I did have one experience that I would definitely attribute to racism. I was driving home from Hopkins and was sitting at a red light on 29th. A black man rear-ended my car, which in Maryland, even if I had backed into him, the car behind is automatically at fault. I tried to exchange insurance information with him but he told me he didn't have any. A crowd of all black people congregated on the street and told him "Don't worry, we'll witness against her in court; we'll tell 'em it was her fault." When the cops showed up some of the guys in the crowd started yelling, "Awwww, lil' white girl done broke a nail!" The driver who had rear ended me suddenly remembered that he did have insurance after all. After the police report was finished and I got in my car to leave, a black woman blocked my way, saying she wanted to take pictures of my car on her cell phone...even though she'd been sitting there with everyone for about 45 min. I asked her to please move; she smirked and just started photographing. I waited for her to finish and when she did move, I left. Now, if he rear ended me, why was it automatically my fault in the eyes of the black crowd? Why offer to perjure yourself in court? This is a perfect example of the "us vs. them" mentality you described.

        Moving on, I enjoyed reading a different perspective that I would never have the opportunity to hear. The closest I came to really getting an idea of life in the Baltimore ghetto is when I dated a "friend of the Bloods" and hung out with his friends, a mix of black, white, and brown. Intellectual curiosity aside, I still don't like some of this author's life choices. He obviously turned his life around by getting a Master's and a career, but his decision to be a coke and heroin dealer instead of getting a college education is still something I consider worthy of contempt. I'm sure most drug users would disagree with me because he is providing an in-demand product; however, I value education and hard work over wealth and crime.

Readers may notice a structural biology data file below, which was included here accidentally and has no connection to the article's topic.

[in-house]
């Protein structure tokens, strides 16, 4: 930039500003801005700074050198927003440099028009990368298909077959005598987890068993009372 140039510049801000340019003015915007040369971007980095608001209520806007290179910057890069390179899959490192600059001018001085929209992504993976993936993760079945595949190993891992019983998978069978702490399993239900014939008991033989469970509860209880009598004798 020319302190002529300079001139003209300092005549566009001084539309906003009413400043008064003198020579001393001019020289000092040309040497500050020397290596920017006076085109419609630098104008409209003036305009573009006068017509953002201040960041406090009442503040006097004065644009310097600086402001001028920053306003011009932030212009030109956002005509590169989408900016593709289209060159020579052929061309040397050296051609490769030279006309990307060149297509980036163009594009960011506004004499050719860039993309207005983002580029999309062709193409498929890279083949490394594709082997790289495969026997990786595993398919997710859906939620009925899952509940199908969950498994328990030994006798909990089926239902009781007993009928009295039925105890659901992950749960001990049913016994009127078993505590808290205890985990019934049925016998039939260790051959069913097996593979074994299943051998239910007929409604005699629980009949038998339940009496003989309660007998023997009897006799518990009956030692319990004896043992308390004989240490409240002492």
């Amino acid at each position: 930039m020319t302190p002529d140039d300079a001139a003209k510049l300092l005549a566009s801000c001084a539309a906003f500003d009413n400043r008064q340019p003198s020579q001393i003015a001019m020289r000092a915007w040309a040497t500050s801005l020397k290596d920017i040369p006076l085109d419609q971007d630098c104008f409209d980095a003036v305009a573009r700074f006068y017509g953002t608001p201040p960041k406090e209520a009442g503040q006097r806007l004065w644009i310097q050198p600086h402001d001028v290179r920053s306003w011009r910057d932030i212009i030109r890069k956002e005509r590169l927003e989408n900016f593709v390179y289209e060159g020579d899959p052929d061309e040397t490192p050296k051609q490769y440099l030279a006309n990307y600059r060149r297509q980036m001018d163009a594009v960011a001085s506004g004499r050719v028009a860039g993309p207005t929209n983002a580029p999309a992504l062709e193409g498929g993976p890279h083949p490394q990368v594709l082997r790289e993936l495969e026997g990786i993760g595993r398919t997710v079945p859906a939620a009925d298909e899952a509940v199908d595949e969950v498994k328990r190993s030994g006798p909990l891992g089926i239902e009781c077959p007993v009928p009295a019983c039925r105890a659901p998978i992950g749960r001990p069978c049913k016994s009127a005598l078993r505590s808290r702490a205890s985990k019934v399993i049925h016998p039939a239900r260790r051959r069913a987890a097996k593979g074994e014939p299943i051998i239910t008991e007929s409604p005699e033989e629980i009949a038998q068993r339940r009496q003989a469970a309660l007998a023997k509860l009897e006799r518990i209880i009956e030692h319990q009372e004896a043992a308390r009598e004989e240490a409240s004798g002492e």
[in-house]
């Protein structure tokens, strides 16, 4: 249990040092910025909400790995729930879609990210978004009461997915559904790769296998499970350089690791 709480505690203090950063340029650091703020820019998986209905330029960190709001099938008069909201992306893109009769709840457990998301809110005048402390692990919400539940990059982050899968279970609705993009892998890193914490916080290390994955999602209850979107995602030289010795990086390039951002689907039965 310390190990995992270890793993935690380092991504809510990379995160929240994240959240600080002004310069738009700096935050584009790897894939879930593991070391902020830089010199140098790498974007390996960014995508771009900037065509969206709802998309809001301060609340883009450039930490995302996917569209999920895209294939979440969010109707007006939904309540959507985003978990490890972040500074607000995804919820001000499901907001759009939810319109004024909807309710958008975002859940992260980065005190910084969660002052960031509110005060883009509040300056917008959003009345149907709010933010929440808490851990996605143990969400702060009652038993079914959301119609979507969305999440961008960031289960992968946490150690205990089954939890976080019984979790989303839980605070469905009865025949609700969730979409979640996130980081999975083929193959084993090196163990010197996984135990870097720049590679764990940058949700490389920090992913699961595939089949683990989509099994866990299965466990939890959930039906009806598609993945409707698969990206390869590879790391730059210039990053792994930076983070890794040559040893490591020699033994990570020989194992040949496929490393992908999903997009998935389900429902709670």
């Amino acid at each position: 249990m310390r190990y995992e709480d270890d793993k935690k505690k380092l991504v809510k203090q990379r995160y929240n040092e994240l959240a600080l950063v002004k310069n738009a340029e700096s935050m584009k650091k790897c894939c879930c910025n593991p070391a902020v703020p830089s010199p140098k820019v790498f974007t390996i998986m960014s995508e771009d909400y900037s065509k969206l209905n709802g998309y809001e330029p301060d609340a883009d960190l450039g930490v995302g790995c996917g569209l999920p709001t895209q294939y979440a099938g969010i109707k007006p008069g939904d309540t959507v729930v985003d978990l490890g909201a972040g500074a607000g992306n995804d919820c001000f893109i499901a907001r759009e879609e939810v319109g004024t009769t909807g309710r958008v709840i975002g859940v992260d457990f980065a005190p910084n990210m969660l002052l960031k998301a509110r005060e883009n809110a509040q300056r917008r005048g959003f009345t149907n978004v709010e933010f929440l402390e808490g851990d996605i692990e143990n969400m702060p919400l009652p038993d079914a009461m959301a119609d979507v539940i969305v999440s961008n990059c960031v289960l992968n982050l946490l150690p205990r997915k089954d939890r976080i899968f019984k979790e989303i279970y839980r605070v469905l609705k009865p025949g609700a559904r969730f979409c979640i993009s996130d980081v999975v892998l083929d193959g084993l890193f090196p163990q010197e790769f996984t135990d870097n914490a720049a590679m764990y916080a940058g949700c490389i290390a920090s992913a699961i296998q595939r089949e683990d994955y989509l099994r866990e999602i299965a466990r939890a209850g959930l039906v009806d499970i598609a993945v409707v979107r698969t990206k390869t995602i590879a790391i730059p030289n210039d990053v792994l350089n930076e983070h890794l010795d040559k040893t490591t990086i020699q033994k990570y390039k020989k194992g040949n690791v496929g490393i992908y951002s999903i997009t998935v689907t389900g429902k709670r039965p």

As for the bookstore thing, I only surmised that because he mentioned that every single person he asked didn't understand him at first, and so he had to practice his "Carlton voice" to be coherent to people on campus. Also, the reduction of neighborhoods to "us and them" you mentioned was a function of the author's descriptions of the two Baltimores - "white Baltimore" and "black Baltimore." He kind of did that for us. Obviously there are a mix of races in the city, in the county, and in the country, though I think the division he was pointing out wasn't necessarily about race, but about socioeconomic differences in culture. That contributes to the "us vs. them" mentality of which you accuse me and others; for my part, I enjoy hearing new perspectives because it helps me broaden my own. I would never look down on someone for being a particular race. I would look down on someone for their choices, actions, and demeanor. I am not so politically correct as to absolve people of all personal responsibility due to their class, race, financial circumstances, etc. Anyway, hope that helps give some context

    • Kelly

      Wow, and it is these sorts of opinions that keep Baltimore divided. My hope for people who live 45 min away from a city they go to school in, because they are scared of it, just stay there. No one wants you here. You're racist and a classist, and no one wants that mess here. Go back to the county and go live in a gated community with other people like you, so you all can commiserate on how hard it is to be white and middle-class.

      • Ed

        Why should anyone put their life in danger for a social experiment? If and when Blacks decide to act like civilized human beings than I'm sure more people will move into the city.

      • Itzpapalotl